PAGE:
Because cannabis is such a multifaceted plant with a wide array of uses, its consumption often is attributed to multiple reasons. Aside from the recreational pursuits of relaxation, though, cannabis use today is most often compared to a medical product, just like the over-the-counter and prescription ones relied on by more than 130 million Americans. And its use as a medical product is skyrocketing as legalization and consumer knowledge grows at a breakneck pace.


Medical Marijuana’s legitimacy as a tool for medicinal purposes is multifaceted, affecting everything from opioid addiction to chemotherapy tolerance. And compounding the levels of its use today is the fact that many consumers increasingly are turning away from addictive pharmaceuticals in favor of cannabis, and they’re doing so because of its capacity to provide sufficient pain relief for a host of physical and physiological conditions.   


And while most of the general public knows about the recreational pursuit of marijuana and how it can ease pain, many non-users are unaware of how increasingly more people today use cannabis (both as THC and CBD products) to manage and even eliminate the symptoms of both general and specialized anxiety.


Specific conditions and precise treatments

Cannabis research of any kind – medical or otherwise – has been severely restricted because of marijuana’s Schedule 1 classification on the Controlled Substances Act, a designation that came about only because of the stigmatizing effects of the racist War on Drugs. But emerging research and study today is revealing something almost universally accepted among cannabis users and its advocates: Cannabis can improve human health. And it’s no longer the cannabinoids THC and CBD that are getting all the attention.


 A variety of terpenes recently have been discovered to produce specific effects, allowing providers to create strains of cannabis that target patients’ needs more precisely. So as the industry of cannabis grows, so do its precision-guided treatments to support people grappling with specific medical conditions.  This makes cannabis a great alternative to addictive medications such as opioids (for pain) and benzodiazepines (to control anxiety).  While precision in effect is being honed, so are methods of consumption and dosage strength. Between vaporizers, edibles, pills, and tinctures they are a multitude of methods of consumption that are friendlier to new users and prolonged consumers alike.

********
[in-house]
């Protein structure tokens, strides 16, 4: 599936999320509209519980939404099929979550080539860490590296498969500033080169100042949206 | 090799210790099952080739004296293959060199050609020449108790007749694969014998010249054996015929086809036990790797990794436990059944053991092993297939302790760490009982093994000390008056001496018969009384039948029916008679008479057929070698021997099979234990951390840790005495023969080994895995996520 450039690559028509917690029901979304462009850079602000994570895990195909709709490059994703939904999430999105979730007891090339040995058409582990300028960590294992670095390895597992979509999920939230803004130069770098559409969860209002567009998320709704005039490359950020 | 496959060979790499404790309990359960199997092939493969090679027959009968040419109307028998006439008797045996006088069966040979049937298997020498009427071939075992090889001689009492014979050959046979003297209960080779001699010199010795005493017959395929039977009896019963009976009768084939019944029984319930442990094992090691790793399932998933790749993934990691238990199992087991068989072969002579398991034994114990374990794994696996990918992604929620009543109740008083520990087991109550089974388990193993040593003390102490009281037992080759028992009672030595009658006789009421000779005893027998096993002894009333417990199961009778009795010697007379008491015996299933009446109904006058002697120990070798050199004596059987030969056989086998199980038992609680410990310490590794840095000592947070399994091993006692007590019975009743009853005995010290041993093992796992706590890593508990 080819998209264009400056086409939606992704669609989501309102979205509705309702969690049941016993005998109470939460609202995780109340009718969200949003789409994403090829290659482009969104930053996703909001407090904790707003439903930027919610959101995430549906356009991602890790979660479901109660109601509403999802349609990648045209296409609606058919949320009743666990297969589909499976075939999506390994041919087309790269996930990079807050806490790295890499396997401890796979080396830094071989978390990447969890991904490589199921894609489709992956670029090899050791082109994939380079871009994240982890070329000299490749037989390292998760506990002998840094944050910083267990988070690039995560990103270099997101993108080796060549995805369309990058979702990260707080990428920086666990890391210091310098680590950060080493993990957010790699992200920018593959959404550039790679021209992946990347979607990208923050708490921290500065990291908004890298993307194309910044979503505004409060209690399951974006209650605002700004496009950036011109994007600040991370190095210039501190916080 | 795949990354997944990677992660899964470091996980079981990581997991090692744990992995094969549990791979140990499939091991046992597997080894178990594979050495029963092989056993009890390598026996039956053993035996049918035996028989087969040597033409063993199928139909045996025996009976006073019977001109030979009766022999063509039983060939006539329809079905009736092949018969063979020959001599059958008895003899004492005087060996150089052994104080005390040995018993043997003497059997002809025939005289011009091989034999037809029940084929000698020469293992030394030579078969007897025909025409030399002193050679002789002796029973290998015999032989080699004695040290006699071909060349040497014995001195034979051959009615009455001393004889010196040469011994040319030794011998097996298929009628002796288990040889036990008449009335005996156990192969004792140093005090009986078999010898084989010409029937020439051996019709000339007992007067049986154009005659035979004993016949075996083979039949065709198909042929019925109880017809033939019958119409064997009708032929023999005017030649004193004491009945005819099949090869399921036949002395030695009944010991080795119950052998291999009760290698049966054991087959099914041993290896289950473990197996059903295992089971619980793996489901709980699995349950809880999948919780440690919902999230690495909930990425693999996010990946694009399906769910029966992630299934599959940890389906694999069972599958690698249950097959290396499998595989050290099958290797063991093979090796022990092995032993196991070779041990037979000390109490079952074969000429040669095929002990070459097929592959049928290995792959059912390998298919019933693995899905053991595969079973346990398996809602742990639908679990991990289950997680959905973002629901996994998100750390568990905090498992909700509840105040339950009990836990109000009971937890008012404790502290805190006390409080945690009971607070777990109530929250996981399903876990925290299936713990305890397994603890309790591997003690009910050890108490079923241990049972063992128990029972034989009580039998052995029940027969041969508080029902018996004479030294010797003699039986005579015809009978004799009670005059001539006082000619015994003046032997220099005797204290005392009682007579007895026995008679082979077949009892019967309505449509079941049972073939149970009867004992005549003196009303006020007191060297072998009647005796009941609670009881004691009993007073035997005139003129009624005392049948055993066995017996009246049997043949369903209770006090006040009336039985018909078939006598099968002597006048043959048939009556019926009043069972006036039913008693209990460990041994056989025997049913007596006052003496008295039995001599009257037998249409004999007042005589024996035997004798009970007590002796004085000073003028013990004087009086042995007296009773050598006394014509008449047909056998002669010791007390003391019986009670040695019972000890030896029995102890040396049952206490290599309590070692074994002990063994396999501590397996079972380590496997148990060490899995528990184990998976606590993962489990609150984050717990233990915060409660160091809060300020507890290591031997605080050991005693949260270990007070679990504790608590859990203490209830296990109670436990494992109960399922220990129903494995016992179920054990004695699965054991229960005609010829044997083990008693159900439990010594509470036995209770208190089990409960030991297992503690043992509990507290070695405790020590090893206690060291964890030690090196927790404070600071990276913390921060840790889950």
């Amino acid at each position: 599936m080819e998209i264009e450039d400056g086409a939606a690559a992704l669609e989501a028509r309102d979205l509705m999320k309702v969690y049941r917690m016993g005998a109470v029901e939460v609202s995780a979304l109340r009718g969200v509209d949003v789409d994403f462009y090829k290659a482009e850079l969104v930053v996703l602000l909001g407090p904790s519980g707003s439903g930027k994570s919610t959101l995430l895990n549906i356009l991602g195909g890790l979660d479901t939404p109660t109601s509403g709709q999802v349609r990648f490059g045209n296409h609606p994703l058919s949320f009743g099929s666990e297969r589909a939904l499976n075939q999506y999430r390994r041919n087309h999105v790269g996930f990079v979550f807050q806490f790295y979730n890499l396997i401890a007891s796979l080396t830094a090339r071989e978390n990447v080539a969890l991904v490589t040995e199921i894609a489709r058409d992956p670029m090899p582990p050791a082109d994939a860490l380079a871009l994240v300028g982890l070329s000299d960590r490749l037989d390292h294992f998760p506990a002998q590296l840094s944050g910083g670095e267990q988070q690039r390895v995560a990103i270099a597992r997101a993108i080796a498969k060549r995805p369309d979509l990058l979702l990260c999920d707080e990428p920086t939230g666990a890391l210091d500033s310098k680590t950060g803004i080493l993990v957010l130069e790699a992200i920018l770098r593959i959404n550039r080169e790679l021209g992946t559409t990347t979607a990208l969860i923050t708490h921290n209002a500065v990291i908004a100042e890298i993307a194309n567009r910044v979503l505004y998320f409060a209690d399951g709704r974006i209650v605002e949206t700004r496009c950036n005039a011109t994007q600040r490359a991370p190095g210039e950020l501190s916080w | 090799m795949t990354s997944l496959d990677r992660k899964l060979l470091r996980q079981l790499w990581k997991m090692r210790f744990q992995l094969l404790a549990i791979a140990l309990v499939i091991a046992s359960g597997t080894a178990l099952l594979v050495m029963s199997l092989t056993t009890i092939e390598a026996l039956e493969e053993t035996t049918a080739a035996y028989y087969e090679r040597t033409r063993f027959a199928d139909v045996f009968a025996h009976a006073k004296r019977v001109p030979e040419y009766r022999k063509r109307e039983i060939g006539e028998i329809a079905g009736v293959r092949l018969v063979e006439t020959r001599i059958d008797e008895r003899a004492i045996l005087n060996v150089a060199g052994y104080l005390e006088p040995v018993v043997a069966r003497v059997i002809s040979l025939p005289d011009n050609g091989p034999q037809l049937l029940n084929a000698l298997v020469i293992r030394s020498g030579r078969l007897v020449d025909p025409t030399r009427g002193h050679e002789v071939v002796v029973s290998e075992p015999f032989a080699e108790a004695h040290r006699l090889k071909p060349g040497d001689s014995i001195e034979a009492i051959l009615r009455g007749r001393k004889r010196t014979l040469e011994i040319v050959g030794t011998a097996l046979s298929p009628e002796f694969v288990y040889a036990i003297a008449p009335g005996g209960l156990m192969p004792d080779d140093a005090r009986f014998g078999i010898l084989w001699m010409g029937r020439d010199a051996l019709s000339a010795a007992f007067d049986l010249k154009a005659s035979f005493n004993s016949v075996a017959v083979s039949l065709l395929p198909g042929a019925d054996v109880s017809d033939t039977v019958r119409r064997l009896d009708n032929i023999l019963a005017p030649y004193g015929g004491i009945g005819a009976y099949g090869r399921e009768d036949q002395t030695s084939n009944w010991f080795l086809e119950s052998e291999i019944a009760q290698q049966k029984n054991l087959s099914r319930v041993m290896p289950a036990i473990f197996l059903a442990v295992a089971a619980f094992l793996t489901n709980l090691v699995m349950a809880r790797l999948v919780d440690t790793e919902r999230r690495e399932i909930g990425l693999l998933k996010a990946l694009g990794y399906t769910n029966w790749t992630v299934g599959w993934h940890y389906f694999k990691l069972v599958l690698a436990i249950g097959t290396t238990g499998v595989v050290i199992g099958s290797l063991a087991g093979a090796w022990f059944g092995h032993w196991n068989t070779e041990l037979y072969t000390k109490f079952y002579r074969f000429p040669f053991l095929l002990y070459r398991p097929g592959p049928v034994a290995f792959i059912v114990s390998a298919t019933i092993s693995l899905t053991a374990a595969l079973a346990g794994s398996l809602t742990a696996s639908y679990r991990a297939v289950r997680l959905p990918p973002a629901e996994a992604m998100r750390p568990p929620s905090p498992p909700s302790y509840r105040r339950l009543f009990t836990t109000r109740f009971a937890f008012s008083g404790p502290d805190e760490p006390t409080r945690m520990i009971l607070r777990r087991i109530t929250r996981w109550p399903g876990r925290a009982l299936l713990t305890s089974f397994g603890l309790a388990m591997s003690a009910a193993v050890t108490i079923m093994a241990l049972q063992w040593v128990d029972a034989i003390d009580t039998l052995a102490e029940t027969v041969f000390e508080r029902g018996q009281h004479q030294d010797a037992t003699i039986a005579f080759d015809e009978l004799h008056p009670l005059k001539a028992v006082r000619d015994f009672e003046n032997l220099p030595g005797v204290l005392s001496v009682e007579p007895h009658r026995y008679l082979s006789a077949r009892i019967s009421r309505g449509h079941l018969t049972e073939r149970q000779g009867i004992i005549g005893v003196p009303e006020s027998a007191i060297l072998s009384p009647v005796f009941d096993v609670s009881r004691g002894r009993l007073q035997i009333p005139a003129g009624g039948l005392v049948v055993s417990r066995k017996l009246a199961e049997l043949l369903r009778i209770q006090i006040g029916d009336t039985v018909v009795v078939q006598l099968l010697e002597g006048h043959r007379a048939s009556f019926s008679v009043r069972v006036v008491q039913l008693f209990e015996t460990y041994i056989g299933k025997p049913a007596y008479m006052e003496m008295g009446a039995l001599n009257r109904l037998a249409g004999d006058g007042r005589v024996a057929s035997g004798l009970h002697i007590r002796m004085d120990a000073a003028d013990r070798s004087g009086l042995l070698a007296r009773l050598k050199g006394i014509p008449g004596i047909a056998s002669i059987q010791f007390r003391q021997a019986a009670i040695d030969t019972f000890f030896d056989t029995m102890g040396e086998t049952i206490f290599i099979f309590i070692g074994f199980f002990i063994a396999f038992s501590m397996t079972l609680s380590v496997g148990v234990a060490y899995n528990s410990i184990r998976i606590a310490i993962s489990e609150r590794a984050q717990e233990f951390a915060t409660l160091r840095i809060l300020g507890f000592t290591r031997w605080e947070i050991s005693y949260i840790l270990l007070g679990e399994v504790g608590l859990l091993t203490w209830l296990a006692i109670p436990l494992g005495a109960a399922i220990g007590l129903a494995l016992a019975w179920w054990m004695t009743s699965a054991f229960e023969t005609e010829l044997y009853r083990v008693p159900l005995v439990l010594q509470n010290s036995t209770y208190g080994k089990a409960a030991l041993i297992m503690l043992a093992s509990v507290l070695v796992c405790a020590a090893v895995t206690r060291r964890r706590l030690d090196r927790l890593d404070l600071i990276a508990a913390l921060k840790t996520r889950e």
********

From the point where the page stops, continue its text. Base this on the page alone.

But pain remains the main thing 

In recent years, more people have turned to medical marijuana to manage their pain. This includes people with conditions as severe and threatening as neuropathy and multiple sclerosis and as disruptive to everyday life as social anxiety disorders. Between the terpenes discussed above and the variety of cannabis derivative products like CBD, there is a wide variety of places across the 50 states where you can find at least minimal access to the pain management capacities of cannabis. 


Be smart how you consume

As with any other medicine, the benefits provided by using cannabis ought to outweigh the risk to justify taking it.  Be sure to consult your doctor to determine how you think cannabis might affect you.  Of course, always purchase from legal providers within your state to make sure purchased products fall within safe production modes in which you can research the products’ assurances of quality.  


It is also significant to be aware of your employer’s policy on marijuana testing.  Failing a drug test can cost you your job, especially if it’s one in an industry with heavy machine usage, for example. And note: CBD users also run the risk of a failed drug test sometimes, even if the product label says it is free of THC.  As always, never drive while impaired with cannabis or any other substance.


Consider Cannabis

Cannabis is a suitable treatment for many who are suffering and feel devoid of management options. However, such patients need to be both knowledgeable and open-minded to make such treatments work. For instance, a CBD user must experiment to determine their optimal dose, or “sweet spot” is. In this way, it is far different from receiving a prescribed amount of medicine from a doctor. And since everyone has a unique endocannabinoid system (ECS), each person has an extra optimal dose. However, the advice for such users is to go “low and slow.” After all, the optimal dose is the lowest dose that addresses your medical concern.  Like any other medicine you might be prescribed, stay aware that the process of dialing your appropriate dosage could take extra time.